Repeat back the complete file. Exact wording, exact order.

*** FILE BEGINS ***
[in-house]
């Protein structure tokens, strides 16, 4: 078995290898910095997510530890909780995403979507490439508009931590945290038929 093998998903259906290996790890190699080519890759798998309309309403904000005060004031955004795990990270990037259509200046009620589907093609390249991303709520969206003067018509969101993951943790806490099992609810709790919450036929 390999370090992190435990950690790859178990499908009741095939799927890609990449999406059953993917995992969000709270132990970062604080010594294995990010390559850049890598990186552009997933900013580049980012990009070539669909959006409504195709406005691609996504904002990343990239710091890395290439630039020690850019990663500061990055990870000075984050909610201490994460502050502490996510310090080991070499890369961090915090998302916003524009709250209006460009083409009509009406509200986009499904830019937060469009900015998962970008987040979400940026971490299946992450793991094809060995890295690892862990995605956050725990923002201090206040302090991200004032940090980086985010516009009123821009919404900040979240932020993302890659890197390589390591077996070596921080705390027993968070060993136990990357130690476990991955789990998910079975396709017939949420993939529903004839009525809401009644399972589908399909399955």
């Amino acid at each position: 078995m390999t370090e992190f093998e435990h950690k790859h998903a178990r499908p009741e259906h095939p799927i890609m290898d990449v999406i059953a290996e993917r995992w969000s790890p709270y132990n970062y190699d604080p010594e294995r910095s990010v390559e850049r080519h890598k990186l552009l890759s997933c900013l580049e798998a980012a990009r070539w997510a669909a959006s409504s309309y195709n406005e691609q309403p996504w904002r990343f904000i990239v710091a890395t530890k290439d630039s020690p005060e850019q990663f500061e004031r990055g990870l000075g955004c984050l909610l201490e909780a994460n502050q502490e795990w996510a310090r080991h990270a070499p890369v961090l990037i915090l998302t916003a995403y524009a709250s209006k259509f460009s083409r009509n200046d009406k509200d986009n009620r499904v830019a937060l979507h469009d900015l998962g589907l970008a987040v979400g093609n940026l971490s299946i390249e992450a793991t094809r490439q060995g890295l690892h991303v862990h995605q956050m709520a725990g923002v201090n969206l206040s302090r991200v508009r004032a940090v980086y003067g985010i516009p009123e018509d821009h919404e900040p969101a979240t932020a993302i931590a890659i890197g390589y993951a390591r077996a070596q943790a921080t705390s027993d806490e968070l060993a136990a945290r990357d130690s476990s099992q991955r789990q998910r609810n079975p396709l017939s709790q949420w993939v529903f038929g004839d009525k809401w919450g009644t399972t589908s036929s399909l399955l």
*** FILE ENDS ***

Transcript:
[in-house]
């Protein structure tokens, strides 16, 4: 078995290898910095997510530890909780995403979507490439508009931590945290038929 093998998903259906290996790890190699080519890759798998309309309403904000005060004031955004795990990270990037259509200046009620589907093609390249991303709520969206003067018509969101993951943790806490099992609810709790919450036929 390999370090992190435990950690790859178990499908009741095939799927890609990449999406059953993917995992969000709270132990970062604080010594294995990010390559850049890598990186552009997933900013580049980012990009070539669909959006409504195709406005691609996504904002990343990239710091890395290439630039020690850019990663500061990055990870000075984050909610201490994460502050502490996510310090080991070499890369961090915090998302916003524009709250209006460009083409009509009406509200986009499904830019937060469009900015998962970008987040979400940026971490299946992450793991094809060995890295690892862990995605956050725990923002201090206040302090991200004032940090980086985010516009009123821009919404900040979240932020993302890659890197390589390591077996070596921080705390027993968070060993136990990357130690476990991955789990998910079975396709017939949420993939529903004839009525809401009644399972589908399909399955």
């Amino acid at each position: 078995m390999t370090e992190f093998e435990h950690k790859h998903a178990r499908p009741e259906h095939p799927i890609m290898d990449v999406i059953a290996e993917r995992w969000s790890p709270y132990n970062y190699d604080p010594e294995r910095s990010v390559e850049r080519h890598k990186l552009l890759s997933c900013l580049e798998a980012a990009r070539w997510a669909a959006s409504s309309y195709n406005e691609q309403p996504w904002r990343f904000i990239v710091a890395t530890k290439d630039s020690p005060e850019q990663f500061e004031r990055g990870l000075g955004c984050l909610l201490e909780a994460n502050q502490e795990w996510a310090r080991h990270a070499p890369v961090l990037i915090l998302t916003a995403y524009a709250s209006k259509f460009s083409r009509n200046d009406k509200d986009n009620r499904v830019a937060l979507h469009d900015l998962g589907l970008a987040v979400g093609n940026l971490s299946i390249e992450a793991t094809r490439q060995g890295l690892h991303v862990h995605q956050m709520a725990g923002v201090n969206l206040s302090r991200v508009r004032a940090v980086y003067g985010i516009p009123e018509d821009h919404e900040p969101a979240t932020a993302i931590a890659i890197g390589y993951a390591r077996a070596q943790a921080t705390s027993d806490e968070l060993a136990a945290r990357d130690s476990s099992q991955r789990q998910r609810n079975p396709l017939s709790q949420w993939v529903f038929g004839d009525k809401w919450g009644t399972t589908s036929s399909l399955l």